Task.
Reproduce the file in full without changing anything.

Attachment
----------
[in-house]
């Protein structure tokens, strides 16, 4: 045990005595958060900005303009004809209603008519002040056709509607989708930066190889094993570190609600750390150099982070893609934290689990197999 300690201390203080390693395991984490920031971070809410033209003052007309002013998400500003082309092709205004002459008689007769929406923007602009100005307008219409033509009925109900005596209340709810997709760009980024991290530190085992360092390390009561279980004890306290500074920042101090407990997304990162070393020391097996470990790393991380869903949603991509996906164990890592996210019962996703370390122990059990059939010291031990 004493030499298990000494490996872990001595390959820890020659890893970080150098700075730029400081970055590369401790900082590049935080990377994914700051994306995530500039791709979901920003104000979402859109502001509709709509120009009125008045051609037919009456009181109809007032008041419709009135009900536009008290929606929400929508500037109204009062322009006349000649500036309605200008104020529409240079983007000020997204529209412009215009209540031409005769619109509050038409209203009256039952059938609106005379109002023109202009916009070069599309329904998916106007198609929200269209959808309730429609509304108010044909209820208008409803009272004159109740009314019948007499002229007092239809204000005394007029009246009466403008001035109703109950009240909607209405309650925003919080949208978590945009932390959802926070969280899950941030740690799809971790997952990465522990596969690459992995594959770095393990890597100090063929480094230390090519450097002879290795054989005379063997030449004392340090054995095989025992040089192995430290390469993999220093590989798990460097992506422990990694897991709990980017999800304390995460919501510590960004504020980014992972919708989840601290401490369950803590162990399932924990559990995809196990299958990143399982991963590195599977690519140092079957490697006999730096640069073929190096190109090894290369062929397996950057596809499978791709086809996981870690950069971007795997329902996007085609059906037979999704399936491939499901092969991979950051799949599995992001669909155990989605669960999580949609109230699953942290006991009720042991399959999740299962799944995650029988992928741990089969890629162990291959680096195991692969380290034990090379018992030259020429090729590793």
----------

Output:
[in-house]
């Protein structure tokens, strides 16, 4: 045990005595958060900005303009004809209603008519002040056709509607989708930066190889094993570190609600750390150099982070893609934290689990197999 300690201390203080390693395991984490920031971070809410033209003052007309002013998400500003082309092709205004002459008689007769929406923007602009100005307008219409033509009925109900005596209340709810997709760009980024991290530190085992360092390390009561279980004890306290500074920042101090407990997304990162070393020391097996470990790393991380869903949603991509996906164990890592996210019962996703370390122990059990059939010291031990 004493030499298990000494490996872990001595390959820890020659890893970080150098700075730029400081970055590369401790900082590049935080990377994914700051994306995530500039791709979901920003104000979402859109502001509709709509120009009125008045051609037919009456009181109809007032008041419709009135009900536009008290929606929400929508500037109204009062322009006349000649500036309605200008104020529409240079983007000020997204529209412009215009209540031409005769619109509050038409209203009256039952059938609106005379109002023109202009916009070069599309329904998916106007198609929200269209959808309730429609509304108010044909209820208008409803009272004159109740009314019948007499002229007092239809204000005394007029009246009466403008001035109703109950009240909607209405309650925003919080949208978590945009932390959802926070969280899950941030740690799809971790997952990465522990596969690459992995594959770095393990890597100090063929480094230390090519450097002879290795054989005379063997030449004392340090054995095989025992040089192995430290390469993999220093590989798990460097992506422990990694897991709990980017999800304390995460919501510590960004504020980014992972919708989840601290401490369950803590162990399932924990559990995809196990299958990143399982991963590195599977690519140092079957490697006999730096640069073929190096190109090894290369062929397996950057596809499978791709086809996981870690950069971007795997329902996007085609059906037979999704399936491939499901092969991979950051799949599995992001669909155990989605669960999580949609109230699953942290006991009720042991399959999740299962799944995650029988992928741990089969890629162990291959680096195991692969380290034990090379018992030259020429090729590793």